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AHPRA has released some questions and answers to clarify its position on social media use following the release of its updated guidelines and codes of conduct for medical practitioners.

The advertising guidelines were the most contentious as they appeared to count positive comments about doctors, on websites they were not associated with, as testimonials.

AMA Tasmania is aware that online comments are ubiquitous and that they are beyond the control of any one individual if they appear on websites he or she does not operate.

Add that to the difficulty of permanently deleting anything from the Internet and that the guidelines could be enforced by disciplinary bodies, the outrage generated is completely understandable.

The Health Practitioner Regulation National Law prohibits a health practitioner from using a testimonial in an advertisement.

As written, the updated guidelines on advertising originally appeared to require doctors to contact websites they did not control and ask for positive comments about them to be taken down.

Requesting removal of positive comments was listed as taking ‘reasonable steps’ in order to comply with the guidelines.

However, question four of the new information released by AHPRA limits the scope of what an individual doctor will be held accountable to under the new guidelines:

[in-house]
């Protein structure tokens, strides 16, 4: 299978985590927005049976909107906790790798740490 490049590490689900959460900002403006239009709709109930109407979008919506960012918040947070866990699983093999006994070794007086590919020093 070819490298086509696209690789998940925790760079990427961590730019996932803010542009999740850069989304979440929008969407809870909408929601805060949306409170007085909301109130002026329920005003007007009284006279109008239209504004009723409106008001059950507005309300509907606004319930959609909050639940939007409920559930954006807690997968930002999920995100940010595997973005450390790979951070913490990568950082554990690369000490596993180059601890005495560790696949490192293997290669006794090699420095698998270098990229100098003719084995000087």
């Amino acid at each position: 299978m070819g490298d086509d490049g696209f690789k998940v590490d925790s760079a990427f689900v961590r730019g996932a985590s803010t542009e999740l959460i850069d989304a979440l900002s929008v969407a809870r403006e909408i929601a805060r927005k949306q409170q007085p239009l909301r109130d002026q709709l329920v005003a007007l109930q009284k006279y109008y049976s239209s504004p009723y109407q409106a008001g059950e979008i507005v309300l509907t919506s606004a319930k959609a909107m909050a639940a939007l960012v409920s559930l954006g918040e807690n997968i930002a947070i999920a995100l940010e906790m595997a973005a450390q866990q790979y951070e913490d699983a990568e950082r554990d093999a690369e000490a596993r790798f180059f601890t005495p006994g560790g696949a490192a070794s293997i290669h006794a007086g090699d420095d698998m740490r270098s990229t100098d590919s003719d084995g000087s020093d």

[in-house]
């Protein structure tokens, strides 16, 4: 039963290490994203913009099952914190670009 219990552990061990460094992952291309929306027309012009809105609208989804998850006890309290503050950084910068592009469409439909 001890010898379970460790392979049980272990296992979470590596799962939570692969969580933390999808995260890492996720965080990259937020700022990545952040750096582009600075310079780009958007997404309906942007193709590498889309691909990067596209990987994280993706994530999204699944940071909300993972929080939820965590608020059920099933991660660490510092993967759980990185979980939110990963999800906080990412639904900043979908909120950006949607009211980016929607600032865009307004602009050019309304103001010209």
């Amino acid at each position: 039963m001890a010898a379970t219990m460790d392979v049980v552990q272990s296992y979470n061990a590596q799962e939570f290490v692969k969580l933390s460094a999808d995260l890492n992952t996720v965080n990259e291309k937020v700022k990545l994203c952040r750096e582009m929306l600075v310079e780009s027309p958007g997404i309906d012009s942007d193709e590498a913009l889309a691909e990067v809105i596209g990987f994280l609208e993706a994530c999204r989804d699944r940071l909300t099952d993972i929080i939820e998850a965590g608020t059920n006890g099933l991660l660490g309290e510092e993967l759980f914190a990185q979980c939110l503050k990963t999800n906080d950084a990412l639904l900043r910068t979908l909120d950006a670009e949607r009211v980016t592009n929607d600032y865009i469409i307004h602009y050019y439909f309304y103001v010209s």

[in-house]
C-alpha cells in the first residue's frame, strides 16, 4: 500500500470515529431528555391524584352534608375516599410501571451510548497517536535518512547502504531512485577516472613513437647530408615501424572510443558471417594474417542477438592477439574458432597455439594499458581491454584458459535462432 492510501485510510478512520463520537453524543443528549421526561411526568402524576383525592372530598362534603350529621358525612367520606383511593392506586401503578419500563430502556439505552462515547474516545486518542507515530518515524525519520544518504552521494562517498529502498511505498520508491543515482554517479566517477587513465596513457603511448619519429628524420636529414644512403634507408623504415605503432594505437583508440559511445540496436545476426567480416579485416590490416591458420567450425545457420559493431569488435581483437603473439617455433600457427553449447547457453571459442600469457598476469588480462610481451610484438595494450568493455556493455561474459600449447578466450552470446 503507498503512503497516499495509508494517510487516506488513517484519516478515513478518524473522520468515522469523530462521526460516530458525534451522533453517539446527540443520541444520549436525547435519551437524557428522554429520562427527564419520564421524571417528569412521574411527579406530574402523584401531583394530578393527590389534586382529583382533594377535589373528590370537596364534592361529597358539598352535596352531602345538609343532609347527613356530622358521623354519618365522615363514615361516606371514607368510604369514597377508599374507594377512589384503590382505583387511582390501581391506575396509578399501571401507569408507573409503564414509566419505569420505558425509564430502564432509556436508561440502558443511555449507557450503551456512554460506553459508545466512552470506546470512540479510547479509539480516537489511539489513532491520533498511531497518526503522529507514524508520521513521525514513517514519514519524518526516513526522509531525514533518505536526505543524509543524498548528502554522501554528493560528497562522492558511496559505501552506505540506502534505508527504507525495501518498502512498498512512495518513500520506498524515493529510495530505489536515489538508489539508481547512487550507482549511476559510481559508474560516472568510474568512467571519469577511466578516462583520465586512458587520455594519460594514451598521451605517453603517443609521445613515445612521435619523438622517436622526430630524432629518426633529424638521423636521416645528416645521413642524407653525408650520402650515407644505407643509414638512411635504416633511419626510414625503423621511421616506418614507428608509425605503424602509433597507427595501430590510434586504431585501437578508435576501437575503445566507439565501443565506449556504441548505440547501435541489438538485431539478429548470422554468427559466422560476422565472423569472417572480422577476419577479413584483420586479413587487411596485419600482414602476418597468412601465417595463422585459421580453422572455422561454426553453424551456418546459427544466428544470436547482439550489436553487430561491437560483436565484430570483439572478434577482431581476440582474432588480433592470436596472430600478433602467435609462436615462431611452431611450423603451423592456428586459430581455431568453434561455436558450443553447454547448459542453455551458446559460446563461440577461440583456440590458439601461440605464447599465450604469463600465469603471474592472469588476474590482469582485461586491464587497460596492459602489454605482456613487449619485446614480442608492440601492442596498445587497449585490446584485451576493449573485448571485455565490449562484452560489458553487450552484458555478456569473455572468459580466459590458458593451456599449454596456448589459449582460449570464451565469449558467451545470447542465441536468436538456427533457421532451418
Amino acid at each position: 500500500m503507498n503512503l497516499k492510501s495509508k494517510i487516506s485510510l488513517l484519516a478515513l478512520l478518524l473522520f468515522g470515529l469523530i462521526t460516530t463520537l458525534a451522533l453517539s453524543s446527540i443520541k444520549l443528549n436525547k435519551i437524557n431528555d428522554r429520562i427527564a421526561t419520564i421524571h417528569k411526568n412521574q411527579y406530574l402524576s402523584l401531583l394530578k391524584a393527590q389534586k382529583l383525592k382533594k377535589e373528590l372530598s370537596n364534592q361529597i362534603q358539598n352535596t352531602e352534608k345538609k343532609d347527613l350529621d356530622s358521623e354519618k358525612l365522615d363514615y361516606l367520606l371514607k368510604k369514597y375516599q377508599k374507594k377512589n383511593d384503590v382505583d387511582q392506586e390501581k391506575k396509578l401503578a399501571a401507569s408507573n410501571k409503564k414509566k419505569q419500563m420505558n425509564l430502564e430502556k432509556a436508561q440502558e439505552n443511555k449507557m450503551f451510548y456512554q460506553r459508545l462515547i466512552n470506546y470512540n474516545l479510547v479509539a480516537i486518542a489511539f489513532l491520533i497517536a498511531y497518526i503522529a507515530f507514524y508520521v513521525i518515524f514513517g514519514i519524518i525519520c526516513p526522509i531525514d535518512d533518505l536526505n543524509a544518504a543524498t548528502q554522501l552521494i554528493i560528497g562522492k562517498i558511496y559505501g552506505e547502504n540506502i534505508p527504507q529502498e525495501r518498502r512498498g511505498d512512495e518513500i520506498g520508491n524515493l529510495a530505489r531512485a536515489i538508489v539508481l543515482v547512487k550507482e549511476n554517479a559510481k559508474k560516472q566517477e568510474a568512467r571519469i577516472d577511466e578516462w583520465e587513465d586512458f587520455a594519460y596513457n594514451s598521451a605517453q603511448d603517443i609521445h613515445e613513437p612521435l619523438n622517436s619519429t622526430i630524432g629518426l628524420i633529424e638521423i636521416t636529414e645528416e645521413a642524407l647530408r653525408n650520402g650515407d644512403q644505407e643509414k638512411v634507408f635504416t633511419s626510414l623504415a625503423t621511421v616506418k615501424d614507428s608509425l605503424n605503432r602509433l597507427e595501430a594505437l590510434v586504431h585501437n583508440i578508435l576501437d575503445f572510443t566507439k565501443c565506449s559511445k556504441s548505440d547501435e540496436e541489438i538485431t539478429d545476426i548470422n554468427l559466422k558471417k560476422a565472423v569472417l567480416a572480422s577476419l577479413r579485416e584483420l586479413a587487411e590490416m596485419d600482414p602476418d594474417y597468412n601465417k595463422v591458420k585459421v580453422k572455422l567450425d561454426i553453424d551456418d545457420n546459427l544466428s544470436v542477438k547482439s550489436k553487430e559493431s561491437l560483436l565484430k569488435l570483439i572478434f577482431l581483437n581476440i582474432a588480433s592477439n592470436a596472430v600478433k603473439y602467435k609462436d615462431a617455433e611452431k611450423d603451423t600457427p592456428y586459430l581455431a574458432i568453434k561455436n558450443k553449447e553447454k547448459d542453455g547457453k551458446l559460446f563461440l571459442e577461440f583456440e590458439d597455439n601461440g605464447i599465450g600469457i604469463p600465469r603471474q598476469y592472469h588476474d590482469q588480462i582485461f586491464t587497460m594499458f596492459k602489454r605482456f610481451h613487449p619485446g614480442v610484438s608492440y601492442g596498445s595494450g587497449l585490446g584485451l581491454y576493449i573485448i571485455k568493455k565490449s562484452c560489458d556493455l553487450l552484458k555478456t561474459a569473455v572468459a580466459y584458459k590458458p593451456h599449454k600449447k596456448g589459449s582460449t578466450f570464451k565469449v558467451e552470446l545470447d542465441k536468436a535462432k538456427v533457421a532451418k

• 4. What if someone else publishes a testimonial without my knowledge? How can I be held responsible for what other people say about my services?

Advertisers are responsible for removing testimonials published on a website or in social media over which they have control. Practitioners are not responsible for removing (or trying to have removed) unsolicited testimonials published on a website or in social media over which they do NOT have control.

That said, question six describes an example of how a comment made by someone else at a website an individual is not responsible for may become problematic for a doctor.

  • 6. Can comments that I don’t control become advertising?

Testimonials that are not initially made in an advertising context can be used as advertising if you actively draw attention to them, such as by sharing, forwarding, retweeting or otherwise using a comment about your clinical performance to advertise your practice, even if the comment was initially made somewhere other than on a site you control. Promoting your practice using testimonials made in other contexts could breach the ban on using testimonials in advertising.

For more information on how AHPRA distinguishes between websites and social media accounts under a person’s control and those that aren’t, please see the questions and answers from AHPRA.

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